So far, so good.

And then Jesus leaves.

He walks right on out of the synagogue and right on into Peter’s house.

Later he shows up in Peter’s boat, his place of employment.

And not just sitting around blending in with the crowd, either.

He shows up doing Jesus-y things.

Healing.  Casting out demons.  Speaking truth powerfully.  Providing in crazy, over-the-top ways.

It’s quite a spectacle, really.

The truth is, I’m not a big fan of spectacles.

And yet,

There is something about this kind of integrity that feels so very, very right.

Integrity.

Being one.

Because, friends, the truth is we did not leave Jesus at church this morning (or twenty years ago, whatever the case may be).

When we left, Jesus left.

He walked right on into our homes.

He walked right on into our places of employment.

And, if we’ll give him the space, I believe, he’s ready to do all sorts of Jesus-y things.

Let’s not pretend like we left him at church this week.

Let’s not shush him, pleading with him to just blend in with the crowd.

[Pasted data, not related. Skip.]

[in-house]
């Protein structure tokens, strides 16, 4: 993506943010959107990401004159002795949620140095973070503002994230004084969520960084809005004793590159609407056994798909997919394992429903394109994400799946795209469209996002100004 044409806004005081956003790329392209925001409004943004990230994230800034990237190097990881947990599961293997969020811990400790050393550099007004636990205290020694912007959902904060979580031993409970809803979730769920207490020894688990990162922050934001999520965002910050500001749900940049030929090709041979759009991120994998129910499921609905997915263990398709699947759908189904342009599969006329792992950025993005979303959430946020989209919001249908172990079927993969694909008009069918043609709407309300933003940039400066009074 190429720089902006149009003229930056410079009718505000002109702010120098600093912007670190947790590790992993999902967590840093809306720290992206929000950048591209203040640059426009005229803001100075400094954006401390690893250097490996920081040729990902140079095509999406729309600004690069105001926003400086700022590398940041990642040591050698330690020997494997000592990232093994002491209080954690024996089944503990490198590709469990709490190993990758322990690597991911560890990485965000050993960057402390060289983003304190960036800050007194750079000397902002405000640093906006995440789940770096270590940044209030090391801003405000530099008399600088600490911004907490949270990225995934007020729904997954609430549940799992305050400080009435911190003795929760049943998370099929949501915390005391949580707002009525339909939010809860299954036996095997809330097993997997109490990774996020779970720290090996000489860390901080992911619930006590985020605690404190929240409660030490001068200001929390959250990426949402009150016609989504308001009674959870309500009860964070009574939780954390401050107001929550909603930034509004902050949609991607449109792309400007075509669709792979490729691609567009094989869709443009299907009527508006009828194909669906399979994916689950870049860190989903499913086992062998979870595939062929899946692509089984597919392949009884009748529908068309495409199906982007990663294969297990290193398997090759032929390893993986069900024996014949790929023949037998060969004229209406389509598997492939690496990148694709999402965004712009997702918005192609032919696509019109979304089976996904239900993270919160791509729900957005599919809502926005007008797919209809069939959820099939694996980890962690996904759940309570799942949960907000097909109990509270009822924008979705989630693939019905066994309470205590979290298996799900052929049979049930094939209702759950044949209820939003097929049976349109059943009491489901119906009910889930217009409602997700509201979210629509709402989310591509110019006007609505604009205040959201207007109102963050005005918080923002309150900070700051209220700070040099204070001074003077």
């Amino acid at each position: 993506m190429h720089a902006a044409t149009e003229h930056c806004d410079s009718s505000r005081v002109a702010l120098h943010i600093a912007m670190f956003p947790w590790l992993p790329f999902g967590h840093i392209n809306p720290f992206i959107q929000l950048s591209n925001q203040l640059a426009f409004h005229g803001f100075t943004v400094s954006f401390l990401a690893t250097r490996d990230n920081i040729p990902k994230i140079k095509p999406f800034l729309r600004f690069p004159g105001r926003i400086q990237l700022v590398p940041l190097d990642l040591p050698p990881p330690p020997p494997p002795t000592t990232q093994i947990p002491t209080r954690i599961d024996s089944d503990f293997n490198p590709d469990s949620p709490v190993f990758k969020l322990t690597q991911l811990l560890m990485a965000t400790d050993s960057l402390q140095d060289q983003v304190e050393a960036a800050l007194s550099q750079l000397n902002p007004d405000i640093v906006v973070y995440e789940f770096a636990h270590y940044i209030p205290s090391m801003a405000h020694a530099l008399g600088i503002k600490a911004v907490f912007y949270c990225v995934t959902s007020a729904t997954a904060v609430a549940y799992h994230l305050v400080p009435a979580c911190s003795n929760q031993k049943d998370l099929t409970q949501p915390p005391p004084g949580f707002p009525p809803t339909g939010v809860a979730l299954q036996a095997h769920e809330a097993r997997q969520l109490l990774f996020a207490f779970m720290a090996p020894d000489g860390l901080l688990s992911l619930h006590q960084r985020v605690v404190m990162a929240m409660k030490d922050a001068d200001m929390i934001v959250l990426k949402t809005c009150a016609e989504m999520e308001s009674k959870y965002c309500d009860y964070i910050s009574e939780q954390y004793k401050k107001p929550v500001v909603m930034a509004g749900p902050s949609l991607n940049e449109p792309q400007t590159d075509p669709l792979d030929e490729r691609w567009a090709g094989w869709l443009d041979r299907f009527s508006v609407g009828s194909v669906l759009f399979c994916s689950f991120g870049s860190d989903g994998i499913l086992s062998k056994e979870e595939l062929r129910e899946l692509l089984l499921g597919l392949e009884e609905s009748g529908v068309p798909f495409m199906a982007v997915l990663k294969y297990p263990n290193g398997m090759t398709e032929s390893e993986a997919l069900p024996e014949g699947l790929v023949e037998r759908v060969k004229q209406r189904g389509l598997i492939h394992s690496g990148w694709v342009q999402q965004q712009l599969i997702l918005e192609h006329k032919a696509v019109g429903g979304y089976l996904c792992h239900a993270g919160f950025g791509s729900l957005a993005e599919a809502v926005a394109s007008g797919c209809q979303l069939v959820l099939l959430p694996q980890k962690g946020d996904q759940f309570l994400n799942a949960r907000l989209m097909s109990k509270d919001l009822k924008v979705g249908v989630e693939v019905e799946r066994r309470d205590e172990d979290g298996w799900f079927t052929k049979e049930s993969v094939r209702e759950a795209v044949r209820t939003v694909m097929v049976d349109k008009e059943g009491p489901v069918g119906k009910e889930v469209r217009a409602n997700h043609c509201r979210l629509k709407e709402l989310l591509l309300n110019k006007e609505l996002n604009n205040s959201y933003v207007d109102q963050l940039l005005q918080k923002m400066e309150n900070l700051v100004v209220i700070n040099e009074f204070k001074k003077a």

This week, let’s do life with a little less compartmentalizing

And a little more integrity.

To the ones who feel invisible today

We are online in droves today.

Posting cute pictures of us with our dads.

Telling the world how wonderful our dads are.

Smiling dads.  Present dads.  Godly dads.

I am here.

I keep scrolling and I see you too.

Mostly silent today.

Feeling, perhaps, invisible.

To the ones grieving dads taken too soon and too violently,

I see you.

To the ones who enjoyed their dads for many years and yet miss them terribly today—one year, five years, twenty years later,

I see you.

To the ones putting on a brave face to celebrate with dads whose minds or bodies are being stolen by terrible diseases,